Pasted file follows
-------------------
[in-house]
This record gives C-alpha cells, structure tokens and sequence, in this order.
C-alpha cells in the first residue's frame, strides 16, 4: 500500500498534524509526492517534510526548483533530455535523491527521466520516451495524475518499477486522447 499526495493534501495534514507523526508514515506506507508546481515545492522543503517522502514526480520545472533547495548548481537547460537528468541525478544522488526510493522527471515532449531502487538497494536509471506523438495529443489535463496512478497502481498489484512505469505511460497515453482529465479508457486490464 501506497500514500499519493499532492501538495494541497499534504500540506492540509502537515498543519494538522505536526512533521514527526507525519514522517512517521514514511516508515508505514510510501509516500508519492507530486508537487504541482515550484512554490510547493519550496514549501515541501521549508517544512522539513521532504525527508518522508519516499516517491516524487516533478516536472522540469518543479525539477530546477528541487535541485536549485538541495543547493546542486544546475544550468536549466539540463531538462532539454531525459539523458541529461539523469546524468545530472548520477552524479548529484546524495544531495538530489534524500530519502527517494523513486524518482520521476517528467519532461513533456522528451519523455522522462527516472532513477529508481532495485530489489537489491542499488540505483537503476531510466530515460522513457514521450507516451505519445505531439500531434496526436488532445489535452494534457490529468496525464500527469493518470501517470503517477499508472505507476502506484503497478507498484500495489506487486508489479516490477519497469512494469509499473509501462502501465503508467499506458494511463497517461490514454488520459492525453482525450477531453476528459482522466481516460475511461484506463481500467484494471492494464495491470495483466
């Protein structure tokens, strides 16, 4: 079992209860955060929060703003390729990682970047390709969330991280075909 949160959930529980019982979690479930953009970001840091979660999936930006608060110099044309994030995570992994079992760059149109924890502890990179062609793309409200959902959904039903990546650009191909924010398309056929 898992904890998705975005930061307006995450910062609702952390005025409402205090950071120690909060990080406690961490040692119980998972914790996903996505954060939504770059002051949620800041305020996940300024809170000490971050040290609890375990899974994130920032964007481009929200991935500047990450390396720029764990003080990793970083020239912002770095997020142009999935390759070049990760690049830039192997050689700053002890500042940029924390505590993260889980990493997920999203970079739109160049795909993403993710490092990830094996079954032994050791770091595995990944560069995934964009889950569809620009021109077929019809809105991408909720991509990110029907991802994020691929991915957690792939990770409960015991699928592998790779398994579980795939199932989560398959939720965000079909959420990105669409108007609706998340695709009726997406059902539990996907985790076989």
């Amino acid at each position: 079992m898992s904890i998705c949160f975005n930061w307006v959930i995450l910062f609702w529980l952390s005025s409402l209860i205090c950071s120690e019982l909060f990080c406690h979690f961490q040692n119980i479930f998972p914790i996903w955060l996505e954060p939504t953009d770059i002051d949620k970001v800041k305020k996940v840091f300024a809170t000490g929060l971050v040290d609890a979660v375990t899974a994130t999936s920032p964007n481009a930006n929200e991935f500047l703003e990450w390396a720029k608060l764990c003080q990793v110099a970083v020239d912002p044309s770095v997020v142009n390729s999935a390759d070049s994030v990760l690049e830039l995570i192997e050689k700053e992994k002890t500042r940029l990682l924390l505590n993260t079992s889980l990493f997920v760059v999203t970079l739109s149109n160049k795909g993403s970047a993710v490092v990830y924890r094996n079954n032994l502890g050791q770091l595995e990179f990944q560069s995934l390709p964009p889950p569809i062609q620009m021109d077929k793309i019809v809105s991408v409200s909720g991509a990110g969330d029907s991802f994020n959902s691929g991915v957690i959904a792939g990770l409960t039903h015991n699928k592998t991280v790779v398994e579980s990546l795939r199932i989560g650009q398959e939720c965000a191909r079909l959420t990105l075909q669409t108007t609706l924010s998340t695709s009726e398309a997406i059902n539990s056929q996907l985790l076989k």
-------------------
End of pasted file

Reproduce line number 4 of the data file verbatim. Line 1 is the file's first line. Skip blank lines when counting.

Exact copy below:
């Protein structure tokens, strides 16, 4: 079992209860955060929060703003390729990682970047390709969330991280075909 949160959930529980019982979690479930953009970001840091979660999936930006608060110099044309994030995570992994079992760059149109924890502890990179062609793309409200959902959904039903990546650009191909924010398309056929 898992904890998705975005930061307006995450910062609702952390005025409402205090950071120690909060990080406690961490040692119980998972914790996903996505954060939504770059002051949620800041305020996940300024809170000490971050040290609890375990899974994130920032964007481009929200991935500047990450390396720029764990003080990793970083020239912002770095997020142009999935390759070049990760690049830039192997050689700053002890500042940029924390505590993260889980990493997920999203970079739109160049795909993403993710490092990830094996079954032994050791770091595995990944560069995934964009889950569809620009021109077929019809809105991408909720991509990110029907991802994020691929991915957690792939990770409960015991699928592998790779398994579980795939199932989560398959939720965000079909959420990105669409108007609706998340695709009726997406059902539990996907985790076989």